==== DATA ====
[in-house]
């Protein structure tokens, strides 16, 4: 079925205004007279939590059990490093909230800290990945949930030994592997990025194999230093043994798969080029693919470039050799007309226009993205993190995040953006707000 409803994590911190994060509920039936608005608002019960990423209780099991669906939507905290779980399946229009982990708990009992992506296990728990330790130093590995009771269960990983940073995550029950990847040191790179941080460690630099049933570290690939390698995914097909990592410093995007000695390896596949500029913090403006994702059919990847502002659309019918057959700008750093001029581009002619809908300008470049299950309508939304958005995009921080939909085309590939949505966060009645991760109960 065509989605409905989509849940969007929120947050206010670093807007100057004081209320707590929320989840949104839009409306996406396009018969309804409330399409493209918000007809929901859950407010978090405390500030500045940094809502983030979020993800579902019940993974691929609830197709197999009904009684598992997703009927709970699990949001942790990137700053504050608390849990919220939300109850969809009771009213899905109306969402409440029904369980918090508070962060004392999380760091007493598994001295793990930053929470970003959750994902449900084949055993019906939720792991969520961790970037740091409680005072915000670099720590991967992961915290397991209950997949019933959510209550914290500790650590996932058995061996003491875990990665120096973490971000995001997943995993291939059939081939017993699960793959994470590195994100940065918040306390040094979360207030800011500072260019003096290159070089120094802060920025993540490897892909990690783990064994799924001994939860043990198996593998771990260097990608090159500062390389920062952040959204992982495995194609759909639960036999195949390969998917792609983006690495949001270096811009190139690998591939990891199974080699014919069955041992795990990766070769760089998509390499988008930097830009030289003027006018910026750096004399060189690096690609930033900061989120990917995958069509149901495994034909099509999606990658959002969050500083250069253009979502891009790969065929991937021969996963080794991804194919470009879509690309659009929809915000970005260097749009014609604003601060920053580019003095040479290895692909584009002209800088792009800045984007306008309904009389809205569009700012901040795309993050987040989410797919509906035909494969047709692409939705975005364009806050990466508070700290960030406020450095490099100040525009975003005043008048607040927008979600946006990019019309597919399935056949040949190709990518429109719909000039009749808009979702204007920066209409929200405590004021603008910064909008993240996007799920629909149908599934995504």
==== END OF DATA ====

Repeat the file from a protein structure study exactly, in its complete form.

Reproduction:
[in-house]
């Protein structure tokens, strides 16, 4: 079925205004007279939590059990490093909230800290990945949930030994592997990025194999230093043994798969080029693919470039050799007309226009993205993190995040953006707000 409803994590911190994060509920039936608005608002019960990423209780099991669906939507905290779980399946229009982990708990009992992506296990728990330790130093590995009771269960990983940073995550029950990847040191790179941080460690630099049933570290690939390698995914097909990592410093995007000695390896596949500029913090403006994702059919990847502002659309019918057959700008750093001029581009002619809908300008470049299950309508939304958005995009921080939909085309590939949505966060009645991760109960 065509989605409905989509849940969007929120947050206010670093807007100057004081209320707590929320989840949104839009409306996406396009018969309804409330399409493209918000007809929901859950407010978090405390500030500045940094809502983030979020993800579902019940993974691929609830197709197999009904009684598992997703009927709970699990949001942790990137700053504050608390849990919220939300109850969809009771009213899905109306969402409440029904369980918090508070962060004392999380760091007493598994001295793990930053929470970003959750994902449900084949055993019906939720792991969520961790970037740091409680005072915000670099720590991967992961915290397991209950997949019933959510209550914290500790650590996932058995061996003491875990990665120096973490971000995001997943995993291939059939081939017993699960793959994470590195994100940065918040306390040094979360207030800011500072260019003096290159070089120094802060920025993540490897892909990690783990064994799924001994939860043990198996593998771990260097990608090159500062390389920062952040959204992982495995194609759909639960036999195949390969998917792609983006690495949001270096811009190139690998591939990891199974080699014919069955041992795990990766070769760089998509390499988008930097830009030289003027006018910026750096004399060189690096690609930033900061989120990917995958069509149901495994034909099509999606990658959002969050500083250069253009979502891009790969065929991937021969996963080794991804194919470009879509690309659009929809915000970005260097749009014609604003601060920053580019003095040479290895692909584009002209800088792009800045984007306008309904009389809205569009700012901040795309993050987040989410797919509906035909494969047709692409939705975005364009806050990466508070700290960030406020450095490099100040525009975003005043008048607040927008979600946006990019019309597919399935056949040949190709990518429109719909000039009749808009979702204007920066209409929200405590004021603008910064909008993240996007799920629909149908599934995504």